One thing I’ve repetitively found since I’ve started this project and have been sharing my findings with my friends is that many people believe that they can’t make a difference. It made me wonder a lot about how much difference one person can make and if all individual attempts are going to be futile until large corporations find it fiscally beneficial to become environmentally friendly.
Well, a few weeks ago I was at work and was talking to a friend who was nay saying the power of individual choice. I work in a restaurant that is currently using Styrofoam containers to give people their to go food in. By the end of the day it adds up how much is used, and as my friend and I were chatting I thought about the Styrofoam and thought I would say something to the owners to see if we could use something a little more environmentally friendly.
When I asked the owner he said that he was already looking into something else only he was having a hard time getting it from our food distributor. He said that they didn’t offer many environmentally friendly options, but they were planning on soon because of the requests they’ve been getting. I asked him what made him decide to switch and he told me that there were a couple of customers over the past few months that asked if there were something besides the Styrofoam to take their leftovers in. He said that it was the right thing to do for the environment, and also he didn’t want to lose any business because of it. Though it may cost a few more cents to get better containers, the money would be easily compensated by the fact that they wouldn’t lose any customers.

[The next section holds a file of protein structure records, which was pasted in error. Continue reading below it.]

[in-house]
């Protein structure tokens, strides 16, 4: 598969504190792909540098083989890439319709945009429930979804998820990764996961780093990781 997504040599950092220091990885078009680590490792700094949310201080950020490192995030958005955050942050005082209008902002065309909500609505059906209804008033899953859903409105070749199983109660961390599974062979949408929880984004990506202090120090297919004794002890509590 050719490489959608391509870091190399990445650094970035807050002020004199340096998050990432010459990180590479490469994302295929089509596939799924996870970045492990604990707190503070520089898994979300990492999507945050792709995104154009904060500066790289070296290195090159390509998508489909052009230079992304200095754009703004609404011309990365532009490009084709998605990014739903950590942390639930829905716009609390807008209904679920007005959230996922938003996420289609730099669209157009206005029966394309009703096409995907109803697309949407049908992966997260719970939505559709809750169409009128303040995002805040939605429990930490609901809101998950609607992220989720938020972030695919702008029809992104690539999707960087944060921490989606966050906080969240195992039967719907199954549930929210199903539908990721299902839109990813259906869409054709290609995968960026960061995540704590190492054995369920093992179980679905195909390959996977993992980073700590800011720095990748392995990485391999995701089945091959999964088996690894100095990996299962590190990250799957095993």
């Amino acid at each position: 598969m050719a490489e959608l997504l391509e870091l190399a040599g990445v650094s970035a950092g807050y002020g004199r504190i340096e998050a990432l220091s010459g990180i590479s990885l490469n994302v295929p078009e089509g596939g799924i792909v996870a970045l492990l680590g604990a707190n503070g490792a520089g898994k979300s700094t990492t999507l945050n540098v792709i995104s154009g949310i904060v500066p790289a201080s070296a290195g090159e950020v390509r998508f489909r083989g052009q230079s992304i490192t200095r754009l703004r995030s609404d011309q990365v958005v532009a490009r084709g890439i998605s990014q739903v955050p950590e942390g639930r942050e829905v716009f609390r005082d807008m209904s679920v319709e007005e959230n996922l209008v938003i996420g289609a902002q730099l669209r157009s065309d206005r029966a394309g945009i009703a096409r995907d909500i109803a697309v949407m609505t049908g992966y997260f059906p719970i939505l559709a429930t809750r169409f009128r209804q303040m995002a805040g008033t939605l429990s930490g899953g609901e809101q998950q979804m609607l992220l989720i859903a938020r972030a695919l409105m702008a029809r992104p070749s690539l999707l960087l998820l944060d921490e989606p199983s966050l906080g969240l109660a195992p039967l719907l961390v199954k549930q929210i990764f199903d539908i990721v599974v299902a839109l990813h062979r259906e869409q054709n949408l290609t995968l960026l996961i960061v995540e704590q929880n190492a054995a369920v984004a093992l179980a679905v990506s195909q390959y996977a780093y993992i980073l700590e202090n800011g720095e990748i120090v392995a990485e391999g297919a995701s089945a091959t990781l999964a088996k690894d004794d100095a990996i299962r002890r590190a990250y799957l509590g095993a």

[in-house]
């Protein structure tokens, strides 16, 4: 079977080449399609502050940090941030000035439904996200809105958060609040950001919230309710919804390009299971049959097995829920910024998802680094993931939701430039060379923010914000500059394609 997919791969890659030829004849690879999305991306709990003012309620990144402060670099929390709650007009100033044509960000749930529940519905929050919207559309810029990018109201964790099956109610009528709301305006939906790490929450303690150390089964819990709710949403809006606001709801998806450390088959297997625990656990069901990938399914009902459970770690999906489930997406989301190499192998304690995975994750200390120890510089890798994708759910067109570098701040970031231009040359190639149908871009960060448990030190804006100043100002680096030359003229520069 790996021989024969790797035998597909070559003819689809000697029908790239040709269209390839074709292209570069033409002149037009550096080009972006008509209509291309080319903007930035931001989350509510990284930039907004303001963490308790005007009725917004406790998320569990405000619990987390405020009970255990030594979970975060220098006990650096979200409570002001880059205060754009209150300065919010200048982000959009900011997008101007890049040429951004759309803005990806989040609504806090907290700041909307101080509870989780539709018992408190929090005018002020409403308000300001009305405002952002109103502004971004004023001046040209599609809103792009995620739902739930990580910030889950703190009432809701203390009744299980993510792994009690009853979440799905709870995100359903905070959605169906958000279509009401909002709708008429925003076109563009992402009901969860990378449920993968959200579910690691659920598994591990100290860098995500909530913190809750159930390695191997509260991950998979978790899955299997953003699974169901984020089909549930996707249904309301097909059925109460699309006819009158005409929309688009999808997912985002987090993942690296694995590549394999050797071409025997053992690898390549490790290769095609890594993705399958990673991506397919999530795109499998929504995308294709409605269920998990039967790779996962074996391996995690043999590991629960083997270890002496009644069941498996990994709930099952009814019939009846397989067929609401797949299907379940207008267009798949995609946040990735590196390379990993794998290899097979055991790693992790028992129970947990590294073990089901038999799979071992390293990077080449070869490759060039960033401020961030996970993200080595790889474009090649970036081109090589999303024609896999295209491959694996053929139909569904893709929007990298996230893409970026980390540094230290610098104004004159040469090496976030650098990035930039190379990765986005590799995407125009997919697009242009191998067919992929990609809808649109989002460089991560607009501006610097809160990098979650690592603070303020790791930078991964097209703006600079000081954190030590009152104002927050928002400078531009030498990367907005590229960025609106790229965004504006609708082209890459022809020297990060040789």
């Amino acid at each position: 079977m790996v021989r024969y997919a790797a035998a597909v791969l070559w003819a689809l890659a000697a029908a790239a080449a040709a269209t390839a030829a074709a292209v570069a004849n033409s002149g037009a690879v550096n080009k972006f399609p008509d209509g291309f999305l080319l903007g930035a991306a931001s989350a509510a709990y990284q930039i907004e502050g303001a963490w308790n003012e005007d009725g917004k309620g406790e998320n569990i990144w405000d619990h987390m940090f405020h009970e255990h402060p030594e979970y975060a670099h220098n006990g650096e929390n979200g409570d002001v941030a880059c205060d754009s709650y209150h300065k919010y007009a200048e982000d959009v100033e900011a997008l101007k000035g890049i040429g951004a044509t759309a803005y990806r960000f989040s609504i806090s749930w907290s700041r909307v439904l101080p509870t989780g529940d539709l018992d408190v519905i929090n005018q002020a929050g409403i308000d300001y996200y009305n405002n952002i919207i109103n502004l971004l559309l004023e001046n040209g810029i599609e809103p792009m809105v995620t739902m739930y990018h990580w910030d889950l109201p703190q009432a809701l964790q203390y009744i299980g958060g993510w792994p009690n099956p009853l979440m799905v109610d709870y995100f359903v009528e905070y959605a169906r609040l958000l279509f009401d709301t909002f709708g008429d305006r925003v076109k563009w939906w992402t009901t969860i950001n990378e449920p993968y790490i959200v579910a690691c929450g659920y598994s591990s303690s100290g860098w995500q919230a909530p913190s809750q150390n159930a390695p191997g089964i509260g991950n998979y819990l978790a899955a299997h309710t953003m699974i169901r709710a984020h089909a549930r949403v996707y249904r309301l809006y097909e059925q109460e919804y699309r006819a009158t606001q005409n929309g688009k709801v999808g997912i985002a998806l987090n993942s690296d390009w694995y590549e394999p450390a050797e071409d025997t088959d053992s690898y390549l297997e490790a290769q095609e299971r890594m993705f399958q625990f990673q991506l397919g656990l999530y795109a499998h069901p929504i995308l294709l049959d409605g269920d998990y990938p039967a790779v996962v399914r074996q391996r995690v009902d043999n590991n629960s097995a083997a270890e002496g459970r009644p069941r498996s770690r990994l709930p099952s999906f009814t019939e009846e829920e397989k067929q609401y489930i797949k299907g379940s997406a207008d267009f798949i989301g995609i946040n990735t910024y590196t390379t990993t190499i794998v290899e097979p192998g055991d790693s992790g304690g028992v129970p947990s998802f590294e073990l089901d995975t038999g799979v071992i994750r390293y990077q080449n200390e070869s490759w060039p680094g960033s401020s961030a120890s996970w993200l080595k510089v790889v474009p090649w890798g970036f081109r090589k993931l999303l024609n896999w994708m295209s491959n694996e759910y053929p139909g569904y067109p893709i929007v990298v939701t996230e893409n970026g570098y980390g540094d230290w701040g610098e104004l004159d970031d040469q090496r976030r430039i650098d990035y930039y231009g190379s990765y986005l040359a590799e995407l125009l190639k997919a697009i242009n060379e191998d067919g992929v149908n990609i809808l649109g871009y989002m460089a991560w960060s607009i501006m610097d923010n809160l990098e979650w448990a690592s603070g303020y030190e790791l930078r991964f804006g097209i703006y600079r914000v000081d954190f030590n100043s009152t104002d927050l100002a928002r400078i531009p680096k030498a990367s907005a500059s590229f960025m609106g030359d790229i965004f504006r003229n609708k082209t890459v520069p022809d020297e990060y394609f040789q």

I was really happy to see hear this and I’m glad my friend did too because it showed that just a couple of people can make a change in the practices of a business. Then, after a few businesses start putting pressure on suppliers, the practices of suppliers change. This then presents options to businesses that may not have even considered using less pollutant, recyclable materials.
The few people that mentioned something to one restaurant may not have known that they helped to start such a ripple, but they did and I think that it is a great example of how consumers as individuals in a capitalistic society can affect the practices of larger companies and corporations and help to make noticeable changes in the world.
A few days later my friend told me that she went out and bought reusable grocery bags, inspired no doubt by the few people who simply asked about an alternative to Styrofoam.
-Michael R. Johnson, Cornell University Student